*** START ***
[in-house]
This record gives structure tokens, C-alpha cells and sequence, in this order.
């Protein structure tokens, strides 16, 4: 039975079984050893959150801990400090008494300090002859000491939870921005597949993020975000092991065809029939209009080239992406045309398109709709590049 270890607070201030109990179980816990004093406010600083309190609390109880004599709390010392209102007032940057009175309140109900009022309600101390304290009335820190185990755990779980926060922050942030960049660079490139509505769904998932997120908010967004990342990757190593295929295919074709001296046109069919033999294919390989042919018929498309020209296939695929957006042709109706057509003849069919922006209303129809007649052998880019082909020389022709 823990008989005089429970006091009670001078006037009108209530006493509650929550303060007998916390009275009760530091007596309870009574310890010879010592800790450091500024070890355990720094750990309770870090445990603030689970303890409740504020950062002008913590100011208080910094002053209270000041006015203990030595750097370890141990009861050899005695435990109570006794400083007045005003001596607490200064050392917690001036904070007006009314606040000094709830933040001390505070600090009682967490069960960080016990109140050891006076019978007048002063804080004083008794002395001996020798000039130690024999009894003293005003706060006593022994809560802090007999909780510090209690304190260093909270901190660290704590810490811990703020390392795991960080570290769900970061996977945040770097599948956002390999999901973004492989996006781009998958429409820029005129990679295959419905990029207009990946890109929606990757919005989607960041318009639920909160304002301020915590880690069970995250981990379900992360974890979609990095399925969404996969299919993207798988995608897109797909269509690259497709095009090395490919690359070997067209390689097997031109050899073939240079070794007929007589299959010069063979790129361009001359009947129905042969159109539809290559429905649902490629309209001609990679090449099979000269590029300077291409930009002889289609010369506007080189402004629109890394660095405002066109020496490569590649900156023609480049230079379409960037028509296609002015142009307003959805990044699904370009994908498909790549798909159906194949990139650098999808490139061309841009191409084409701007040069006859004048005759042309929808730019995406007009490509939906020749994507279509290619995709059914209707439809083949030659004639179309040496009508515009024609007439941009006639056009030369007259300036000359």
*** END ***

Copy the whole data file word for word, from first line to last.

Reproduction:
[in-house]
This record gives structure tokens, C-alpha cells and sequence, in this order.
């Protein structure tokens, strides 16, 4: 039975079984050893959150801990400090008494300090002859000491939870921005597949993020975000092991065809029939209009080239992406045309398109709709590049 270890607070201030109990179980816990004093406010600083309190609390109880004599709390010392209102007032940057009175309140109900009022309600101390304290009335820190185990755990779980926060922050942030960049660079490139509505769904998932997120908010967004990342990757190593295929295919074709001296046109069919033999294919390989042919018929498309020209296939695929957006042709109706057509003849069919922006209303129809007649052998880019082909020389022709 823990008989005089429970006091009670001078006037009108209530006493509650929550303060007998916390009275009760530091007596309870009574310890010879010592800790450091500024070890355990720094750990309770870090445990603030689970303890409740504020950062002008913590100011208080910094002053209270000041006015203990030595750097370890141990009861050899005695435990109570006794400083007045005003001596607490200064050392917690001036904070007006009314606040000094709830933040001390505070600090009682967490069960960080016990109140050891006076019978007048002063804080004083008794002395001996020798000039130690024999009894003293005003706060006593022994809560802090007999909780510090209690304190260093909270901190660290704590810490811990703020390392795991960080570290769900970061996977945040770097599948956002390999999901973004492989996006781009998958429409820029005129990679295959419905990029207009990946890109929606990757919005989607960041318009639920909160304002301020915590880690069970995250981990379900992360974890979609990095399925969404996969299919993207798988995608897109797909269509690259497709095009090395490919690359070997067209390689097997031109050899073939240079070794007929007589299959010069063979790129361009001359009947129905042969159109539809290559429905649902490629309209001609990679090449099979000269590029300077291409930009002889289609010369506007080189402004629109890394660095405002066109020496490569590649900156023609480049230079379409960037028509296609002015142009307003959805990044699904370009994908498909790549798909159906194949990139650098999808490139061309841009191409084409701007040069006859004048005759042309929808730019995406007009490509939906020749994507279509290619995709059914209707439809083949030659004639179309040496009508515009024609007439941009006639056009030369007259300036000359």